Thursday, August 2, 2007

LAB Proposal Pulled

Apparently Mayor Cole couldn't line up enough council support for his proposal to merge the Liquor Advisory Board duties into the Mayor's office, so pulled it from the agenda Tuesday. However, I've been by a couple of people the description of him as angry as described in the article in the Southern is incorrect and that he was pretty even tempered throughout. On the other hand, I've also been told the article was pretty accurate.

I stuck my head in to see what was going on but the council had already adjourned to closed session to deal with personnel issues by the time I got there, so I can't say one way or the other. Anyone who was there care to give their view?

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Comments:
The mayor was extremely angry. Did he scream or curse? No. But he did feel the need to tell a member of the audience that he would not 'give him the satisfaction of feeling that he was withdrawing the proposal' because of the person's comments.

He petulantly defended his violation of the liquor code outlined in the July 17th article in the DE, and sarcastically called on the Chief of Police, City Attorney, and City Manager to investigate the matter, after the speaker had requested that of the council.

He further said he was tired of the innuendo and speculation about corruption in the office of the Mayor.

He also, for the second meeting in a row, saw the need to lecture the audience on the meaning of democracy, rambling on for ten minutes about the un-democratic nature of the city manager system that we have in Carbondale.

When a member of the audience sought to speak, he repeatedly banged his gavel, yelling - yes, yelling - that the speaker was out of order, and had the man removed by police. Completely unnecessary.

He finished with a flourish, claiming that he was confident that the proposal would pass if put to a vote, but that he had every intention of withdrawing the proposal from consideration, suggesting that he called the meeting for that purpose alone. Disingenuous? An outright lie? You be the judge.

If you were there, it was clear that he was mad, and he acted like a child during his comments to the audience.
 
Basically, from what I've heard on the radio, he flipped a lid because no one would support him on his proposal.
 
Yes, I am in complete agreement with these folks. Mayor Cole was out of order, insultive, disrespectful, and overall unprofessional at the meeting which I attended. He also did not allow the 4 remaining citizens to speak. He became so angry, agitated, and defensive, he decided it was "his turn" to speak and I myself was not given the opportunity to share my concerns which include Mayor Cole being in charge of beer garden licensing and special permits to change hours of operation and non-alcohol event hours of operation, instead of the commission, if his proposal had passed. Listen for yourself on the audio at City of Carbondale website if you have a chance, and then you can decide for yourself. I think the newspapers were generous in describing him as angry. He was throwing a temper tantrum because he wasn't hearing what he wanted to hear. Plain and simple and shows he lacks the maturity to handle conflict and not takes things personally. He could have found some common ground of agreement with the people, but he was so annoyed, he missed an opportunity to present himself as someone who we would want to have more power. After that episode, if you had any amount of respect or trust, it's gone.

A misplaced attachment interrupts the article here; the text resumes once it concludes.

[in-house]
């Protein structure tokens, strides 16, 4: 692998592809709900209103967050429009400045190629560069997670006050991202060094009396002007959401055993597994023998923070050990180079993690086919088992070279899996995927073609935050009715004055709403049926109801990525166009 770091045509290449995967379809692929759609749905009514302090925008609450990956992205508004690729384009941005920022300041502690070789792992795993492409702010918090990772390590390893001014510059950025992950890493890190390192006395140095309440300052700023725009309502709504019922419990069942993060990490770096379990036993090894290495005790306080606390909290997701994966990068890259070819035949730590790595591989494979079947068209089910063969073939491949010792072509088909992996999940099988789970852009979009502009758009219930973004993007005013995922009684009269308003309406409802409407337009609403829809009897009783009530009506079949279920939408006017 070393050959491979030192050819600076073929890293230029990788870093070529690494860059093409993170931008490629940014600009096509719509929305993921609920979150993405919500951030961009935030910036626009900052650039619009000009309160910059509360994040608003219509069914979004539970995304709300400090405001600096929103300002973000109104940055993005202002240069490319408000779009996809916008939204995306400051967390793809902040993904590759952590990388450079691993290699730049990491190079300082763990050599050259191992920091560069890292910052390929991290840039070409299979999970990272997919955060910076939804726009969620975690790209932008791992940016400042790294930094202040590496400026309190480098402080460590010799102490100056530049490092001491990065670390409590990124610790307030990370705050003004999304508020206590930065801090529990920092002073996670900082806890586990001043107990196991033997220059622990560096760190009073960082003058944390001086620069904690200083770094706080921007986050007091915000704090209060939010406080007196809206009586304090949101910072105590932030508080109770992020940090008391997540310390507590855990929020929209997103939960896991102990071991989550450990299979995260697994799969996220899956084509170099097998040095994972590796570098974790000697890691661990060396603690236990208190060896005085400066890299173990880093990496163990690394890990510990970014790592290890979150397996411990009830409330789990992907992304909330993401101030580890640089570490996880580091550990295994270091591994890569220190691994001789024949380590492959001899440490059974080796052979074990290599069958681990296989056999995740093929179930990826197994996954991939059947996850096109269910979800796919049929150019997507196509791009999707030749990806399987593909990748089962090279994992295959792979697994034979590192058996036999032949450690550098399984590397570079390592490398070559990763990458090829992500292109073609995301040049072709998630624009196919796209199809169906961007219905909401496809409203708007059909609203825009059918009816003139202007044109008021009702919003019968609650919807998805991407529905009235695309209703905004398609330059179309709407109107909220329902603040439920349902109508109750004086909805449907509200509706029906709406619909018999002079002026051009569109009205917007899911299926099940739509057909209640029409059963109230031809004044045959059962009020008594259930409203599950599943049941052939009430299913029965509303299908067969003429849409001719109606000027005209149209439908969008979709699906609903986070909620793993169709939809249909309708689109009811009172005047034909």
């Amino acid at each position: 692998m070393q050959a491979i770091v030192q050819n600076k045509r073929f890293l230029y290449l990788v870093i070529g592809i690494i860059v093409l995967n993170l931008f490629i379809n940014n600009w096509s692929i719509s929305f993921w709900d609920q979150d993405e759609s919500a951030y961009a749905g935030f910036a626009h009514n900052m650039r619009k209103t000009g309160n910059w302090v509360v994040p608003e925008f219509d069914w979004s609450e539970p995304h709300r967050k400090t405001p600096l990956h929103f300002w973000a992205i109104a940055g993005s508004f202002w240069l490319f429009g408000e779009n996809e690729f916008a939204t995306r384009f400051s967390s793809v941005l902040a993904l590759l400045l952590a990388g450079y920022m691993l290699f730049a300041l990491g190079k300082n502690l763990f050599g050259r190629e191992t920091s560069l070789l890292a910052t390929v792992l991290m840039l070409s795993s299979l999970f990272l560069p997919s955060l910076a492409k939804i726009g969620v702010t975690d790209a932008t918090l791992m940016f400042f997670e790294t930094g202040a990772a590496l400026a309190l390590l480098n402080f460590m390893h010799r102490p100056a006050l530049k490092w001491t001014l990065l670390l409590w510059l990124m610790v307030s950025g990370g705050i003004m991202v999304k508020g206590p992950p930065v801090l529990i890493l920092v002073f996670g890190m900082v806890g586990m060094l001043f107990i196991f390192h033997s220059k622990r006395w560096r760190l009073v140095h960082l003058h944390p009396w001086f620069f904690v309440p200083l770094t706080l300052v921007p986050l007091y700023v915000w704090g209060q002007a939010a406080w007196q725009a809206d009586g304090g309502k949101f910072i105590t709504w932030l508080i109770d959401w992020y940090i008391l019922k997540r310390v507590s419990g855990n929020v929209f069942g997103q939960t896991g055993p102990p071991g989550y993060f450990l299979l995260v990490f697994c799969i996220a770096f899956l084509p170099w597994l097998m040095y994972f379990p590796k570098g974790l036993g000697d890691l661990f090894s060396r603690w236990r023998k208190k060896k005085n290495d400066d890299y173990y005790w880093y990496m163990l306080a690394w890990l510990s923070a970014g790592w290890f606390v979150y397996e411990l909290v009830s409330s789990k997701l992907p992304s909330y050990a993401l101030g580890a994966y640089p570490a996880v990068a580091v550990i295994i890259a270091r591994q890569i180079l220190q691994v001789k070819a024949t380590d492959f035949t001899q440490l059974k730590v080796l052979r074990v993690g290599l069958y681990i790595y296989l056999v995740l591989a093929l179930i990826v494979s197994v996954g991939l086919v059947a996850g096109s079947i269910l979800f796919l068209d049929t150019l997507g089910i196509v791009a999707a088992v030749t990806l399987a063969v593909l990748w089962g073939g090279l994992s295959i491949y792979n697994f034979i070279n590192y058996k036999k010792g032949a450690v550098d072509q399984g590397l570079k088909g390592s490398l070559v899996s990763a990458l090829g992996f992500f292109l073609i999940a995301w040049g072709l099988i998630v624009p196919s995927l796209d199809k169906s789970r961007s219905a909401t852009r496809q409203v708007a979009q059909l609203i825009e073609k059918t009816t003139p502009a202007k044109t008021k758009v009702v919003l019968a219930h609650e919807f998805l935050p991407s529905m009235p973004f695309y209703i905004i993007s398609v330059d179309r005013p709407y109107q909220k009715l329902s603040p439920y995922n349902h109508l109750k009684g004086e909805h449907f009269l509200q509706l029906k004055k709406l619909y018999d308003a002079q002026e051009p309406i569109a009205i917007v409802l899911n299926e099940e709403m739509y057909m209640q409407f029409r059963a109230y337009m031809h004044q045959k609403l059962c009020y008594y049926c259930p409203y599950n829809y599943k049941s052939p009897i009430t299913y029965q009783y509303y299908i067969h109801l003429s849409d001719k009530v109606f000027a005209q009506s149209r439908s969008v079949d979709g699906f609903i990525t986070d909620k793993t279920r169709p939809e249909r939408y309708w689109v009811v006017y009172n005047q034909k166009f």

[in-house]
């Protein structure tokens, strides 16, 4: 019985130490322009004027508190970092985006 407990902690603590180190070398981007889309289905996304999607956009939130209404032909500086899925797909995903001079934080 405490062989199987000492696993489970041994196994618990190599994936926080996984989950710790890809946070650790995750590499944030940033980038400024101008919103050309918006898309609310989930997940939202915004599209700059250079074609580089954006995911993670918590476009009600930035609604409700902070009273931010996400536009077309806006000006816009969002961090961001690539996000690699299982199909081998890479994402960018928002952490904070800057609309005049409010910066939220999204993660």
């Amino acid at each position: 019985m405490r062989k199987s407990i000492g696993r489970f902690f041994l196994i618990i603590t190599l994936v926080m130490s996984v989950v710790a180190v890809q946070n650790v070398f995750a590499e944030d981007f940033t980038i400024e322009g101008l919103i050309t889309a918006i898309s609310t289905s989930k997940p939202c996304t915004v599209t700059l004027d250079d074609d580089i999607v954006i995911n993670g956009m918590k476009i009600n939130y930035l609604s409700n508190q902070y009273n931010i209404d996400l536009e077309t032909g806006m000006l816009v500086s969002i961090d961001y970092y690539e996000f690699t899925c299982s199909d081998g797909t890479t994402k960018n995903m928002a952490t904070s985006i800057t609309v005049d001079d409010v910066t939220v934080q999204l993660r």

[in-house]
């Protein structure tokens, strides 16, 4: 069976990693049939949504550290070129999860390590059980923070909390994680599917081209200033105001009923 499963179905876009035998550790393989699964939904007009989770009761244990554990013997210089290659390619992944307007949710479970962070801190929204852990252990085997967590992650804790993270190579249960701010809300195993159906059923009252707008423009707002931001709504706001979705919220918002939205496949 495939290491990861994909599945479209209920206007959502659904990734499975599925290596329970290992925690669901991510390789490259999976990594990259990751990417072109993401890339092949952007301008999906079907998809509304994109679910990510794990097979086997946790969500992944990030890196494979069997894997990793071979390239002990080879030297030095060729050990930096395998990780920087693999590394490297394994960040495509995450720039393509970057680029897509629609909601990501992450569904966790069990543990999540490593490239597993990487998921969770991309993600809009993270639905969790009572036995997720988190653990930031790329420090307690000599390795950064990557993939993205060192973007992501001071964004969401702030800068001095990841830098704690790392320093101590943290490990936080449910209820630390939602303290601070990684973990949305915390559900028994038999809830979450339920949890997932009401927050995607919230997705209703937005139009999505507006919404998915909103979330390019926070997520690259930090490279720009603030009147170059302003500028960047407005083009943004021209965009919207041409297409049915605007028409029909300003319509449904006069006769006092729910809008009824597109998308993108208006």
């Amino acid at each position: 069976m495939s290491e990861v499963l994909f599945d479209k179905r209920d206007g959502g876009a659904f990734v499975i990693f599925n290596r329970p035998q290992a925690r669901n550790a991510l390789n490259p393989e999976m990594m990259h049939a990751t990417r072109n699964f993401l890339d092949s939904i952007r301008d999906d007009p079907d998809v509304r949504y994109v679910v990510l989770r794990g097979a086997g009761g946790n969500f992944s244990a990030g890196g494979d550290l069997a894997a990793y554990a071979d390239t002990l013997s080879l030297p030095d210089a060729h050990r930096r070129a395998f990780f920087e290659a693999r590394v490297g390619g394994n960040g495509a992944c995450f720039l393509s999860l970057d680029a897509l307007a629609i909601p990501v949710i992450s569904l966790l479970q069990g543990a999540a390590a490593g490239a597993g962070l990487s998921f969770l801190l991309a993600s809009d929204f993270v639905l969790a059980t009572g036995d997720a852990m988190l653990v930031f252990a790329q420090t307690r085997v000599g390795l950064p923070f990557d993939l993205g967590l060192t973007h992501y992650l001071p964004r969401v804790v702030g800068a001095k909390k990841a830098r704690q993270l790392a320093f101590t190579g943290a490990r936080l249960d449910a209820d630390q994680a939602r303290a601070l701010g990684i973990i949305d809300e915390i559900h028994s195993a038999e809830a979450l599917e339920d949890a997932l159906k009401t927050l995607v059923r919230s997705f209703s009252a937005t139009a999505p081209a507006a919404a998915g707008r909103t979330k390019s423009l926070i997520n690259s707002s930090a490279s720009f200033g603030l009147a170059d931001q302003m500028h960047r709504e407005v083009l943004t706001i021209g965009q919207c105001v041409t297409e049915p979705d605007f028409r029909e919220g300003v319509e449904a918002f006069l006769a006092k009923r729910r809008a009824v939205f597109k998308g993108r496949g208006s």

I wonder how he's going to react when people start asking him to follow through on his campaign promise of 8 policemen and 6 property inspectors. Apparently, the money he guaranteed was there for these things isn't available without the sales tax and also hasn't been identified as part of that plan either.
 
He was angry and insulting and beratted the citizens for giving their opinions (which obviously did not agree with his). If I were watching this on tv, there is no way I would ever go to a city council meeting to give my opinion on anything. You can get a copy of the tape of the council meeting in the city clerks office. Judge for yourself.
 
A Perspective on the LAB Controversy and the Meaning of a Democratic Carbondale

After having listened to the Carbondale City Council Meeting online, read the local newspapers, and several blog entries, I’ve come to the conclusion that the very fact that we’re able to see this matter represented in the local media as a controversy, is itself a testament to a process of deliberation often associated with “democracy.” Furthermore, it is interesting to note that Mayor Brad Cole actually did what a majority of this community put him in office to do: he looked at his surroundings, proposed changes he believed are in the best interest of Carbondale’s development, and then withdrew his proposal upon listening to and assessing the circumstances and desires of those whom he represents. I ask, and this is wrong how??? A proposal is just that, the suggestion of a plan or idea to be put up for discussion and deliberation, it does NOT mean the imposition of said plan.

Political philosophers have argued that, minimally, “democracy” means ‘equality’ and ‘reciprocity,’ which is to say, democracy cuts both ways. If a community intends to partake of its society’s leadership, it too must take up the responsibility of listening to proposals of diverse perspectives, and reflect on the attitudes with which it judges them. In this regard, I am concerned that the attitude with which Mayor Cole’s proposal was being heard was not at all open; from the outset it had more to do with both political mistrust and distrust. I am further worried about the expectation that such vote of no-confidence is supposed to have gone uncontested. Which is to say, safeguarded by a mass we call “community,” or “majority,” does that give us the right to offend a person?